Mark asks: Last June my wife bought a new treadmill. Recently while running on it, the frame snapped in half. When she called the company, it said the treadmill was out of warranty and there’s nothing it could do…
This seems very harsh as it’s not a small issue – the actual frame broke. Is there really nothing we can do?
Joanne Lezemore, Senior Solicitor for Which? Legal Service, responds:
When you buy goods they are often covered by a warranty that is issued directly by a manufacture for a certain period of time. If goods fail during that warranty period you can ask the manufacturer to repair or replace the item, depending on the terms of the policy (as they all differ).
However, whether a warranty exists or has expired is irrelevant as you still have rights under the Sale of Goods Act 1979 against the retailer of the goods. The Act says that the goods have to be of satisfactory quality and be durable: this means you can expect goods to last a certain period of time before having to pay out for repairs.
Therefore, there is a claim against the retailer under the Sale of Goods Act. However, the burden lies with you to prove that the machine had an inherent defect that has taken time to manifest itself – in other words, it has not broken due to something you or someone else has done to the machine. And you will need to obtain an independent report that verifies that the machine has an inherent defect. You should therefore write to the retailer setting out the above, and asking if they are willing to obtain a joint independent report.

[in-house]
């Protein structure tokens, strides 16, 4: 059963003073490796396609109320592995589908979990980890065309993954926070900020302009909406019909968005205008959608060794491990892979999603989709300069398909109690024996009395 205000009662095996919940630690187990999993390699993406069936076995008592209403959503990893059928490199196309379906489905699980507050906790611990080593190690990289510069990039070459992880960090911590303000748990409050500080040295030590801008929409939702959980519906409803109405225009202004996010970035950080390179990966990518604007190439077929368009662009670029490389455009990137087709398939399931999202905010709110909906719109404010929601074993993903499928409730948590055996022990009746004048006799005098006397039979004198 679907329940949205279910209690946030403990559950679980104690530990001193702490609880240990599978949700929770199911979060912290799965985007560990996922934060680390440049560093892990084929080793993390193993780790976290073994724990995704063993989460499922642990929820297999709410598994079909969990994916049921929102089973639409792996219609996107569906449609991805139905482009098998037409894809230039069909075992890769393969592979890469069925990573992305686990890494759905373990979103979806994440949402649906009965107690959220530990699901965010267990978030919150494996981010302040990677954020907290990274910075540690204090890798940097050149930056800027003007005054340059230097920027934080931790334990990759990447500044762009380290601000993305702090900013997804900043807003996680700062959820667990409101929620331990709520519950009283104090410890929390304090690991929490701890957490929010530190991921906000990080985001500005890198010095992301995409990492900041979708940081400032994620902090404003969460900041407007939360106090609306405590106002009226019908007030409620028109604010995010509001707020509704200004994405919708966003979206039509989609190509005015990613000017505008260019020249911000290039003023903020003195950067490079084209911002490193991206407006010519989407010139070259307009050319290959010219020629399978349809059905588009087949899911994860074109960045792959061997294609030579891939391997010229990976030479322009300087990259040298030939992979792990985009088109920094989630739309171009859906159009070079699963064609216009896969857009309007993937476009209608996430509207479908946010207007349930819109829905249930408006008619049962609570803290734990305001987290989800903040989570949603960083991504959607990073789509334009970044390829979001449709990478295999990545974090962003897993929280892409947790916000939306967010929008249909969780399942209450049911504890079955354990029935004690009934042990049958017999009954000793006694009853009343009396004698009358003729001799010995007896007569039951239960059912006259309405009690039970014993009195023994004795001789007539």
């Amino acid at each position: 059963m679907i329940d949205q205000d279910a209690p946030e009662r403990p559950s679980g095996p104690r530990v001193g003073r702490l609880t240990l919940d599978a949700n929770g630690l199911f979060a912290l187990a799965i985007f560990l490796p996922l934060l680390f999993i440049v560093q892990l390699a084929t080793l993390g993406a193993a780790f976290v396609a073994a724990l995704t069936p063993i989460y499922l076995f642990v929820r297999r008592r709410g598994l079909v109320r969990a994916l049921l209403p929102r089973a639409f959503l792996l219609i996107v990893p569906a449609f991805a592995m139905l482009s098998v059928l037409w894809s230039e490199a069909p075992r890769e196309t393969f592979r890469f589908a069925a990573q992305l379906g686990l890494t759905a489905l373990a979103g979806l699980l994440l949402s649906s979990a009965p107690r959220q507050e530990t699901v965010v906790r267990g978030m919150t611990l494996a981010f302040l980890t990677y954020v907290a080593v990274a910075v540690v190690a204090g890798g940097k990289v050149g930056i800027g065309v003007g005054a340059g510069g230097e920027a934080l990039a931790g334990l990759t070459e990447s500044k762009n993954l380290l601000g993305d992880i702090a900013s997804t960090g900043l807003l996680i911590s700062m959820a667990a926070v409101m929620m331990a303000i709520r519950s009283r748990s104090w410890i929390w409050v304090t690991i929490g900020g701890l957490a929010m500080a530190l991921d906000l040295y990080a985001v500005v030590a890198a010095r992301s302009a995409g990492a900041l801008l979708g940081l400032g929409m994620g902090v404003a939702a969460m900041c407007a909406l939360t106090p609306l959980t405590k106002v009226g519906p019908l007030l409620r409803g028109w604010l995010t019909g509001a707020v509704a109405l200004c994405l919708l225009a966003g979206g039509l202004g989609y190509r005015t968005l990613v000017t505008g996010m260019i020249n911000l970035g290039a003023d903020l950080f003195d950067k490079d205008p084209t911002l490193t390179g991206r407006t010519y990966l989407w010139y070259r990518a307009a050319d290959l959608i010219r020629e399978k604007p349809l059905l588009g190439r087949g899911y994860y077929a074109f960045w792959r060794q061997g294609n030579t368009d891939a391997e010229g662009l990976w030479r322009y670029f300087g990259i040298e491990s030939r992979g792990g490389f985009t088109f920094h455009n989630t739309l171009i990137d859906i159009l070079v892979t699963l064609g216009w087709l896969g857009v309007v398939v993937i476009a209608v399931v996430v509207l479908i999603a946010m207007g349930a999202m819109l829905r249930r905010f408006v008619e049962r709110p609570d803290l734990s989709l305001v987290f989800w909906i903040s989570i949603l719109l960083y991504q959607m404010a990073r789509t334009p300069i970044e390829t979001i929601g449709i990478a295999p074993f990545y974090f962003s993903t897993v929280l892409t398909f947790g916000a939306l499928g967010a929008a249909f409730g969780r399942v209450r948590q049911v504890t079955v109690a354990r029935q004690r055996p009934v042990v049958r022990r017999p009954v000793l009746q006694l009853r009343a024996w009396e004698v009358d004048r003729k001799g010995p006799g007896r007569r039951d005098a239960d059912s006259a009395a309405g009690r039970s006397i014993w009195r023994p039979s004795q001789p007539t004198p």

If you paid for the machine using your credit card (and presuming it cost more than £100) then any claim you have against the retailer can also be made against your card provider under Section 75 of the Consumer Credit Act 1974. This Act makes your card provider jointly and equally liable with the retailer for any breach of contract.
I hope this helps you and your wife with your broken treadmill! Please be aware that the guidance given is limited by the information I have and should not be treated as a substitute for taking full legal advice.
Have you ever owned a product that broke just outside of its warranty for no apparent reason? Did you go back to the retailer and quote your rights according to the Sale of Goods Act?